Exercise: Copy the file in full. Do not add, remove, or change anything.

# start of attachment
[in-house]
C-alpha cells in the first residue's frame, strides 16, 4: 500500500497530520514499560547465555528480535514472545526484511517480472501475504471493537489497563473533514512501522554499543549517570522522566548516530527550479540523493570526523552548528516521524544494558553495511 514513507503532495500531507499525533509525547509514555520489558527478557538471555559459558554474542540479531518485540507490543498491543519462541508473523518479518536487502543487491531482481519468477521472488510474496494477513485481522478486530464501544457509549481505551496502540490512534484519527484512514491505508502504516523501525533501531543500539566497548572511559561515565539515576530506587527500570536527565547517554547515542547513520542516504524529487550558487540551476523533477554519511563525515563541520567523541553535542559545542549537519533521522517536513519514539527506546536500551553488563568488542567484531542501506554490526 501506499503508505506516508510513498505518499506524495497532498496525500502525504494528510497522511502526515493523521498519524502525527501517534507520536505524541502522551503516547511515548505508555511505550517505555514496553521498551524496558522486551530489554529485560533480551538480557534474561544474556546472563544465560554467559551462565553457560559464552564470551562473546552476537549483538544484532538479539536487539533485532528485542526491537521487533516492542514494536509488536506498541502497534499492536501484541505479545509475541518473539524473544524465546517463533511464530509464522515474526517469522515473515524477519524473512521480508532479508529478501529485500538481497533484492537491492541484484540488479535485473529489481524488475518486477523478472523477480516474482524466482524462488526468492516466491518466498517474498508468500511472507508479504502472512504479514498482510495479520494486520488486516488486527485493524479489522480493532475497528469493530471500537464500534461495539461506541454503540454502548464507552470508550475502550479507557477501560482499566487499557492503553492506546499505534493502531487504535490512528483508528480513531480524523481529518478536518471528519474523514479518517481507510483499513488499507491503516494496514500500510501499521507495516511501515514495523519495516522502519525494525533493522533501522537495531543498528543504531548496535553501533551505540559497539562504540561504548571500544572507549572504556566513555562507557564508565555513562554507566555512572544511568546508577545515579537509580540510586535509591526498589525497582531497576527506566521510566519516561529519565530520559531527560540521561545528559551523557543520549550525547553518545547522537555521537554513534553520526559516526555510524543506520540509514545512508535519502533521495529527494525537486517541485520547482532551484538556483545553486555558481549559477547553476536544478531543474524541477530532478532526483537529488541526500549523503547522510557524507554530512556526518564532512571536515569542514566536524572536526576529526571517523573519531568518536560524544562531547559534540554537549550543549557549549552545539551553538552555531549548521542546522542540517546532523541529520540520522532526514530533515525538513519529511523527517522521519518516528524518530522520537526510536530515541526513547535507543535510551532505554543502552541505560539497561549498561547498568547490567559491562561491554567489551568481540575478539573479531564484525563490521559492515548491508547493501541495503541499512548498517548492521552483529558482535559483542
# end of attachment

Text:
[in-house]
C-alpha cells in the first residue's frame, strides 16, 4: 500500500497530520514499560547465555528480535514472545526484511517480472501475504471493537489497563473533514512501522554499543549517570522522566548516530527550479540523493570526523552548528516521524544494558553495511 514513507503532495500531507499525533509525547509514555520489558527478557538471555559459558554474542540479531518485540507490543498491543519462541508473523518479518536487502543487491531482481519468477521472488510474496494477513485481522478486530464501544457509549481505551496502540490512534484519527484512514491505508502504516523501525533501531543500539566497548572511559561515565539515576530506587527500570536527565547517554547515542547513520542516504524529487550558487540551476523533477554519511563525515563541520567523541553535542559545542549537519533521522517536513519514539527506546536500551553488563568488542567484531542501506554490526 501506499503508505506516508510513498505518499506524495497532498496525500502525504494528510497522511502526515493523521498519524502525527501517534507520536505524541502522551503516547511515548505508555511505550517505555514496553521498551524496558522486551530489554529485560533480551538480557534474561544474556546472563544465560554467559551462565553457560559464552564470551562473546552476537549483538544484532538479539536487539533485532528485542526491537521487533516492542514494536509488536506498541502497534499492536501484541505479545509475541518473539524473544524465546517463533511464530509464522515474526517469522515473515524477519524473512521480508532479508529478501529485500538481497533484492537491492541484484540488479535485473529489481524488475518486477523478472523477480516474482524466482524462488526468492516466491518466498517474498508468500511472507508479504502472512504479514498482510495479520494486520488486516488486527485493524479489522480493532475497528469493530471500537464500534461495539461506541454503540454502548464507552470508550475502550479507557477501560482499566487499557492503553492506546499505534493502531487504535490512528483508528480513531480524523481529518478536518471528519474523514479518517481507510483499513488499507491503516494496514500500510501499521507495516511501515514495523519495516522502519525494525533493522533501522537495531543498528543504531548496535553501533551505540559497539562504540561504548571500544572507549572504556566513555562507557564508565555513562554507566555512572544511568546508577545515579537509580540510586535509591526498589525497582531497576527506566521510566519516561529519565530520559531527560540521561545528559551523557543520549550525547553518545547522537555521537554513534553520526559516526555510524543506520540509514545512508535519502533521495529527494525537486517541485520547482532551484538556483545553486555558481549559477547553476536544478531543474524541477530532478532526483537529488541526500549523503547522510557524507554530512556526518564532512571536515569542514566536524572536526576529526571517523573519531568518536560524544562531547559534540554537549550543549557549549552545539551553538552555531549548521542546522542540517546532523541529520540520522532526514530533515525538513519529511523527517522521519518516528524518530522520537526510536530515541526513547535507543535510551532505554543502552541505560539497561549498561547498568547490567559491562561491554567489551568481540575478539573479531564484525563490521559492515548491508547493501541495503541499512548498517548492521552483529558482535559483542